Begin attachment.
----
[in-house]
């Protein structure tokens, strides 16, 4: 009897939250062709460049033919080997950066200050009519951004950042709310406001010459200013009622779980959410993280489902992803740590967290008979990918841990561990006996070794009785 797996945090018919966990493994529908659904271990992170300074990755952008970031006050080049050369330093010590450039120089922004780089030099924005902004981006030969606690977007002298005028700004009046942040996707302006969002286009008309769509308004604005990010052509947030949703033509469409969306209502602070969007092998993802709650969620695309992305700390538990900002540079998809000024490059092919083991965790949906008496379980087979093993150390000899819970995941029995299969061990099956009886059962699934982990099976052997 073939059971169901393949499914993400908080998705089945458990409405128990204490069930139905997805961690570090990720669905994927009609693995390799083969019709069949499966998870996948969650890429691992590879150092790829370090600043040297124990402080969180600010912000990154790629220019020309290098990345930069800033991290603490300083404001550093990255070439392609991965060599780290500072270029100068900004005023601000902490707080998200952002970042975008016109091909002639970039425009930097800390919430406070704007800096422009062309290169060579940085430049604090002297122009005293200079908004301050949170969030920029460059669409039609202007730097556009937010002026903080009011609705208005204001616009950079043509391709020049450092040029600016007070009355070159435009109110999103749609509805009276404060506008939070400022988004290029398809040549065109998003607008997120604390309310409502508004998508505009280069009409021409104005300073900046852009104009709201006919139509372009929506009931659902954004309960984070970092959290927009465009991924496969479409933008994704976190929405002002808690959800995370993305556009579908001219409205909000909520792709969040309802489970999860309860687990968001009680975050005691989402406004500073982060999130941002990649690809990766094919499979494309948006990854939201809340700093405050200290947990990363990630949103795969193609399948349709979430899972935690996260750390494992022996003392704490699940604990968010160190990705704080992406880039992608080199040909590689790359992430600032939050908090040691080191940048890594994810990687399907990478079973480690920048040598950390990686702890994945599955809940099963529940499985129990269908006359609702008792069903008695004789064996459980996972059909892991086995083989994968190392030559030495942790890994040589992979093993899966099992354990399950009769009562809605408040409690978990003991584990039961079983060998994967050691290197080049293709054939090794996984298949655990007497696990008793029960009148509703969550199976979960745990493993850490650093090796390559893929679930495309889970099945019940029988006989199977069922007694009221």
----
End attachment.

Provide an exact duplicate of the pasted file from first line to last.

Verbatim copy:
[in-house]
């Protein structure tokens, strides 16, 4: 009897939250062709460049033919080997950066200050009519951004950042709310406001010459200013009622779980959410993280489902992803740590967290008979990918841990561990006996070794009785 797996945090018919966990493994529908659904271990992170300074990755952008970031006050080049050369330093010590450039120089922004780089030099924005902004981006030969606690977007002298005028700004009046942040996707302006969002286009008309769509308004604005990010052509947030949703033509469409969306209502602070969007092998993802709650969620695309992305700390538990900002540079998809000024490059092919083991965790949906008496379980087979093993150390000899819970995941029995299969061990099956009886059962699934982990099976052997 073939059971169901393949499914993400908080998705089945458990409405128990204490069930139905997805961690570090990720669905994927009609693995390799083969019709069949499966998870996948969650890429691992590879150092790829370090600043040297124990402080969180600010912000990154790629220019020309290098990345930069800033991290603490300083404001550093990255070439392609991965060599780290500072270029100068900004005023601000902490707080998200952002970042975008016109091909002639970039425009930097800390919430406070704007800096422009062309290169060579940085430049604090002297122009005293200079908004301050949170969030920029460059669409039609202007730097556009937010002026903080009011609705208005204001616009950079043509391709020049450092040029600016007070009355070159435009109110999103749609509805009276404060506008939070400022988004290029398809040549065109998003607008997120604390309310409502508004998508505009280069009409021409104005300073900046852009104009709201006919139509372009929506009931659902954004309960984070970092959290927009465009991924496969479409933008994704976190929405002002808690959800995370993305556009579908001219409205909000909520792709969040309802489970999860309860687990968001009680975050005691989402406004500073982060999130941002990649690809990766094919499979494309948006990854939201809340700093405050200290947990990363990630949103795969193609399948349709979430899972935690996260750390494992022996003392704490699940604990968010160190990705704080992406880039992608080199040909590689790359992430600032939050908090040691080191940048890594994810990687399907990478079973480690920048040598950390990686702890994945599955809940099963529940499985129990269908006359609702008792069903008695004789064996459980996972059909892991086995083989994968190392030559030495942790890994040589992979093993899966099992354990399950009769009562809605408040409690978990003991584990039961079983060998994967050691290197080049293709054939090794996984298949655990007497696990008793029960009148509703969550199976979960745990493993850490650093090796390559893929679930495309889970099945019940029988006989199977069922007694009221």